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Light Therapy for Bipolar Disorder. Efficacy of Light Therapy for Bipolar Depression: A Randomized Controlled Trial

This study has been completed.
University of Pittsburgh
Information provided by (Responsible Party):
Dorothy Sit, Northwestern University Identifier:
First received: February 25, 2009
Last updated: September 20, 2016
Last verified: September 2016
The purpose of this study is to understand the efficacy of light therapy for bipolar depression.

Condition Intervention Phase
Bipolar Disorder Major Depressive Episode Device: 7000lux broad-spectrum light Device: 50lux dim red light Phase 3

Study Type: Interventional
Study Design: Allocation: Randomized
Intervention Model: Parallel Assignment
Masking: Triple (Participant, Investigator, Outcomes Assessor)
Primary Purpose: Treatment
Official Title: Efficacy of Light Therapy for Bipolar Depression: A Randomized Controlled Trial

Resource links provided by NLM:

Further study details as provided by Dorothy Sit, Northwestern University:

Primary Outcome Measures:
  • SIGH-ADS Depression Score [ Time Frame: 6 weeks ]
    The Structured Interview Guide for the Hamilton Depression Rating Scale-HRS-D with Atypical Depression Supplement (SIGH-ADS) provides a benchmark for depression severity; SIGH-ADS scores range from 0-79; higher values represent increased depression severity and worse outcome.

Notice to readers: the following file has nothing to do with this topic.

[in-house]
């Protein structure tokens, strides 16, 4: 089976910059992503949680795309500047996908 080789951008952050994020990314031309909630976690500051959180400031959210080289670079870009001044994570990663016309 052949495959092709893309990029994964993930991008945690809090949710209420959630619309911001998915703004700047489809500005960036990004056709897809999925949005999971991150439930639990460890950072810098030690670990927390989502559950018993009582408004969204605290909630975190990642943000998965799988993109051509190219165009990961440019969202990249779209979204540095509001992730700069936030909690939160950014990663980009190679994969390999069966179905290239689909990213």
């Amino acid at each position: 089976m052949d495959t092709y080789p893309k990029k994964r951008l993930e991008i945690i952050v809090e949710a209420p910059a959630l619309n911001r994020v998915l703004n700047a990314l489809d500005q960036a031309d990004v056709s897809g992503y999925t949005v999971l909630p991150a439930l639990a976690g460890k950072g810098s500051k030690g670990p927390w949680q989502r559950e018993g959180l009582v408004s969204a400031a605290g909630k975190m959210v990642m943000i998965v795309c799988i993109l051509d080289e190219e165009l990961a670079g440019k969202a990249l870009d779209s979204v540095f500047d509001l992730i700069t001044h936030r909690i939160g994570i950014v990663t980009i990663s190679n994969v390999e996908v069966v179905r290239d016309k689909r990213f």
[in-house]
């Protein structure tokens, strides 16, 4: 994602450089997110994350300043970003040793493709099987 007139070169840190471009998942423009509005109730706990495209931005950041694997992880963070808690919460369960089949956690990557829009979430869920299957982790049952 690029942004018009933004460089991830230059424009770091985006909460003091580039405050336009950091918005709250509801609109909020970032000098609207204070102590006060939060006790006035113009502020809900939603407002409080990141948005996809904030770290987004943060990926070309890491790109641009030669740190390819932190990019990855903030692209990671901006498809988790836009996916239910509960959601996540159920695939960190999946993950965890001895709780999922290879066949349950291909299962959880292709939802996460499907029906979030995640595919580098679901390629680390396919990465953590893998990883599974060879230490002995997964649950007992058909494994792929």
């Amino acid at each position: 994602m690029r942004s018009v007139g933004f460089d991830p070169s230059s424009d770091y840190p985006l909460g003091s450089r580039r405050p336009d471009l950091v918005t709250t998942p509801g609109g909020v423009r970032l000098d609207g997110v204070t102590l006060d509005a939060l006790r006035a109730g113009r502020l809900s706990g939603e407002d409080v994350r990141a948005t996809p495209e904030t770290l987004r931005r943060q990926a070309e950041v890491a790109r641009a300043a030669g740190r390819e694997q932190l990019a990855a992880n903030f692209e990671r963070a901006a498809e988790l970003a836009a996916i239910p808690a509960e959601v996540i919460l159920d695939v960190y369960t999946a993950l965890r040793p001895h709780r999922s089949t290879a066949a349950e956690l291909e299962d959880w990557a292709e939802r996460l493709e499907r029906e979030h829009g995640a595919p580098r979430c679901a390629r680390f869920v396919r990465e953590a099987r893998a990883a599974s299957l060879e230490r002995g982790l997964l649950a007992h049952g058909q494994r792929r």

Secondary Outcome Measures:
  • Global Assessment of Functioning (GAF) [ Time Frame: 6-weeks ]
    The GAF is used to assess global psychosocial functioning. Scores range from 0-100 with higher values representing higher functioning and better outcome.

Enrollment: 46
Study Start Date: May 2009
Study Completion Date: February 2015
Primary Completion Date: December 2014 (Final data collection date for primary outcome measure)
Arms Assigned Interventions
Active Comparator: Active Comparator
7000lux broad-spectrum light
Device: 7000lux broad-spectrum light
dosage - 15-60minutes NOON-2PM daily
Placebo Comparator: Inactive Comparator
50lux dim red light
Device: 50lux dim red light
dosage: 15-60minutes NOON-2PM daily

Detailed Description:
Bipolar Disorders (BD) are associated with chronic depression, disability, and increased suicide risk. Building on earlier findings, we conducted a 6-week randomized, double-blind, placebo-controlled trial to investigate the efficacy of midday light therapy for bipolar depression. The aims were to examine the change in depression levels and the proportion of patients who responded and remitted. We assessed predictors of response with measures of side effects, sleep quality, suicidality, and psychosocial functioning. We included depressed adults with BD-Type I or II confirmed on the SCID interview and taking stable-dosed antimanic medication. We excluded patients with psychosis, rapid cycling, obsessive compulsive disorder, alcohol or substance use disorders, hypomania or mania, and severe suicidality. Patients were randomized to 7000 lux broad spectrum light therapy OR 50 lux dim red light for 45-60 minutes daily. Weekly, the blinded-clinician assessed symptoms with the Structured Interview Guide for the Hamilton Depression Scale with Atypical Depression Supplement (SIGH-ADS) and global functioning.